Local environmental and capacity improvements will flow from this one-of-a-kind public/private partnership: “CREATE benefits the community by removing automobile traffic from roadways, reducing emissions. This, in turn, reduces air pollution across the metropolitan area. Existing at-grade rail crossings diminish the reliability, capacity, and growth capabilities of commuter and intercity passenger rail lines. The project’s rail-over-rail grade separations will enable service to be added to these lines and will improve safety.”
The overall project consists of around 70 individual projects, of which 12 have been completed, ranging from costly grade crossing bridges to the elimination of hand-thrown switches. Chicago forms the main junction of four freight railroads and by one estimate handles 40% of all American rail freight. The project is funded by federal, state, and railroad grants. (Norfolk Southern has a CREATE earmark in its 2012 capital spending program.) The estimated cost has increased from $1.5 billion to more than $3 billion. CREATE notes that “while costs have gone up due to inflation, benefits have also increased commensurately.”
Lacking a single, guaranteed source of funding, CREATE has moved slowly from its starting point in 2003, but it has moved steadily. As of Jan. 1, completed projects had produced an estimated 28% reduction in freight train delays and a one-third reduction in passenger train delays, according to an end-of-year statement by the partners which include Amtrak, the Association of American Railroads, Belt Railway Company of Chicago, BNSF, CSX, CN, Canadian Pacific, Indiana Harbor Belt Railroad, Metra, Norfolk Southern, Union Pacific, and the Chicago and Illinois DOTs.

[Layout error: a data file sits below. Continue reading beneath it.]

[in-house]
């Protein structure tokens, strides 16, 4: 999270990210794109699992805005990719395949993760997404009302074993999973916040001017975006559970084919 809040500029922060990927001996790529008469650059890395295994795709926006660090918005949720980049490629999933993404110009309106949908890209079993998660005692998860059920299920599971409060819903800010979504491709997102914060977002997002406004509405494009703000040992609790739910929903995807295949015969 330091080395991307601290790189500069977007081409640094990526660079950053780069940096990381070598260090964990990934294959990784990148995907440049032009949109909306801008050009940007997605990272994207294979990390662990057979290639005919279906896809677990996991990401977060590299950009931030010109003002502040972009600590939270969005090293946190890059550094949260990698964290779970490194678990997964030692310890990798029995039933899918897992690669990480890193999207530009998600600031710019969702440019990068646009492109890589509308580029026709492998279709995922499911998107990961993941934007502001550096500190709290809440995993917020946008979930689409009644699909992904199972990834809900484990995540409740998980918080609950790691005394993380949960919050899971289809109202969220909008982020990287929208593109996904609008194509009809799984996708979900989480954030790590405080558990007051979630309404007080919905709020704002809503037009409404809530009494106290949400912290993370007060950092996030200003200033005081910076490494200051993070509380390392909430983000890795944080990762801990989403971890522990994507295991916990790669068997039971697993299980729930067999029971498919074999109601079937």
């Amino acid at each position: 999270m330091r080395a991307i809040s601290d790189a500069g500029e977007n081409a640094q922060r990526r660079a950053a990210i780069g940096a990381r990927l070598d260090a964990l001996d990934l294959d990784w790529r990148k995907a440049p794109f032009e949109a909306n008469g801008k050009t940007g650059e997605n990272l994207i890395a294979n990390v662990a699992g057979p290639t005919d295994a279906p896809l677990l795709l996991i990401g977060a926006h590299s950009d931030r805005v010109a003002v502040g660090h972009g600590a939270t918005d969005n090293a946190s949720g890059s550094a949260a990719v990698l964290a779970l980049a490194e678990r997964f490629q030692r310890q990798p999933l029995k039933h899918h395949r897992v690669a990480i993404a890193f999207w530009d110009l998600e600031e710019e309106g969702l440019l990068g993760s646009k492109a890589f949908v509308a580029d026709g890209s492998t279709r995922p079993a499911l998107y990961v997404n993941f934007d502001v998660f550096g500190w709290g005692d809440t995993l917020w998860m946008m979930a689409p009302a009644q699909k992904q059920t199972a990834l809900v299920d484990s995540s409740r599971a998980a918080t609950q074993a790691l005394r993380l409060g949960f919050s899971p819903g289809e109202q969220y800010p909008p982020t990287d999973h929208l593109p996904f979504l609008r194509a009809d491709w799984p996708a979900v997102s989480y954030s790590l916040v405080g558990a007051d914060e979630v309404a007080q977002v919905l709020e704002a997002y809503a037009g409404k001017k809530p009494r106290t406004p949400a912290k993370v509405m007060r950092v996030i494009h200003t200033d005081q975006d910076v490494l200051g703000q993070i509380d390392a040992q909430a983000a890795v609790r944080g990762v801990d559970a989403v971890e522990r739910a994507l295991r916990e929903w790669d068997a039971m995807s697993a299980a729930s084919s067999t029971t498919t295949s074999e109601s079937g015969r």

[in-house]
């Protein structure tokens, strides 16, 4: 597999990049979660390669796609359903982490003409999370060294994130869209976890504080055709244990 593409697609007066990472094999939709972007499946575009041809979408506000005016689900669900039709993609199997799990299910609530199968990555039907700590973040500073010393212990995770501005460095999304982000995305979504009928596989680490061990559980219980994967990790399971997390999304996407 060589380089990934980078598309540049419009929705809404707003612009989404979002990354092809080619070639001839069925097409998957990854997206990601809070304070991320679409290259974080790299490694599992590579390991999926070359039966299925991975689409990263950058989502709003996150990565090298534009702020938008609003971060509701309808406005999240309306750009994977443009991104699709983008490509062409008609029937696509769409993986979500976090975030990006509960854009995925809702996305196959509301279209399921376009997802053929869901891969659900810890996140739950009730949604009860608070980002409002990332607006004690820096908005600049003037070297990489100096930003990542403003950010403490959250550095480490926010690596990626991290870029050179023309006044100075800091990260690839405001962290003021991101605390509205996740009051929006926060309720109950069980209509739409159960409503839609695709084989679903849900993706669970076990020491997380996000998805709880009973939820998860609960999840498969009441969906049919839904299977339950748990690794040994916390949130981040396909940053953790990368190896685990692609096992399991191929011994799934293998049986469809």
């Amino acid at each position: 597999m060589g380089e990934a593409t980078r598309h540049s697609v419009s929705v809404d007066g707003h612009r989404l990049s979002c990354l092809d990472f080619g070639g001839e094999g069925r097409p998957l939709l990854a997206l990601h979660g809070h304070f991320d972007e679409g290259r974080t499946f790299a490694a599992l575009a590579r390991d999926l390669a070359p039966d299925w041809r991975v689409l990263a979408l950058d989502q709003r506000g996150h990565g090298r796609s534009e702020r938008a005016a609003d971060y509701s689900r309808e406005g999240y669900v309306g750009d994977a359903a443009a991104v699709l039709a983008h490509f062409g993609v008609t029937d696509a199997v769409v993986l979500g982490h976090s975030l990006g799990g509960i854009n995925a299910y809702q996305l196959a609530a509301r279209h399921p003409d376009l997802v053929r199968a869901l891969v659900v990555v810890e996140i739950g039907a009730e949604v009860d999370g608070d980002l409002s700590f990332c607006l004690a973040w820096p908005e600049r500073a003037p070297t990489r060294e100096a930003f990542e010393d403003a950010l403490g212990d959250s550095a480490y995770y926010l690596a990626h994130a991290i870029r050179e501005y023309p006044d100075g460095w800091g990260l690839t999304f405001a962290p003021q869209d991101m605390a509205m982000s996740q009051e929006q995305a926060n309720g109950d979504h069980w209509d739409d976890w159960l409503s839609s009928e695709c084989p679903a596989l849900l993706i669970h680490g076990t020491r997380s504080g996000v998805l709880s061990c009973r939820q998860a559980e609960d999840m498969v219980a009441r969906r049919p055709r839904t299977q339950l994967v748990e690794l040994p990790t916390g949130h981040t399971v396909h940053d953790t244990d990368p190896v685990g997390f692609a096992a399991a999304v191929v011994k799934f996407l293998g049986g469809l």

The estimates of progress so far were based on data from a Rail Traffic Control simulation model of Chicago’s rail network. That data also carried an implicit warning: “If no more CREATE projects were built, within 15 years Chicago’s rail capacity constraint would be so severe that shippers would have to use alternatives such as shipping by truck or rail through other cities, and passenger rail users would also suffer more significant impacts.”
In another context, a BNSF officer gave compelling reason for freight railroads to be concerned about congestion in Chicago: “If you’re going to hold a train outside Chicago for 12 hours, that cuts down the shelf life,” Assistant Vice President Paul Nowicki told the Wall Street Journal. “Meanwhile, a truck is coming through Chicago at noon at 60 mph.”
While the Englewood Flyover is one of the more costly projects, smaller ones can produce big returns. An example of the Broadview/LaGrange signalization, a new bi-directional computerized traffic control system along a seven-mile segment of the Indiana Harbor Belt Railroad to upgrade 21 hand-thrown switches. A TIGER (Transportation Investment Generating Economic Recovery) grant funded $11.7 million of the $13.7 million project.
Just what does this accomplish? CREATE said as construction began: “Most trains currently spend up to two hours traversing the limits of this project due to the hand-thrown switches and restricted speeds. The signal improvements will allow trains to move through this segment in as little as 20 minutes. These improvements will allow increased operating speeds to 30 mph from restricted speeds of 1-to-20 mph. At the northern end of the project area trains enter and exit Proviso Yard. With the signal improvements, more options will exist to move trains in and out of the yard and pass around stationary trains waiting for route availability.”
There’s more: “The signal system upgrades will provide greater visibility, enabling train dispatchers to know the exact locations of trains in the area. Additionally, greater flexibility to keep trains moving reduces conflict with at-grade crossings in the south end of the project area in LaGrange and LaGrange Park.” All together, CREATE includes six grade separations between passenger and freight railroads and 25 grade separations of highway-rail crossings, along with new rail connections, crossovers, and added trackage.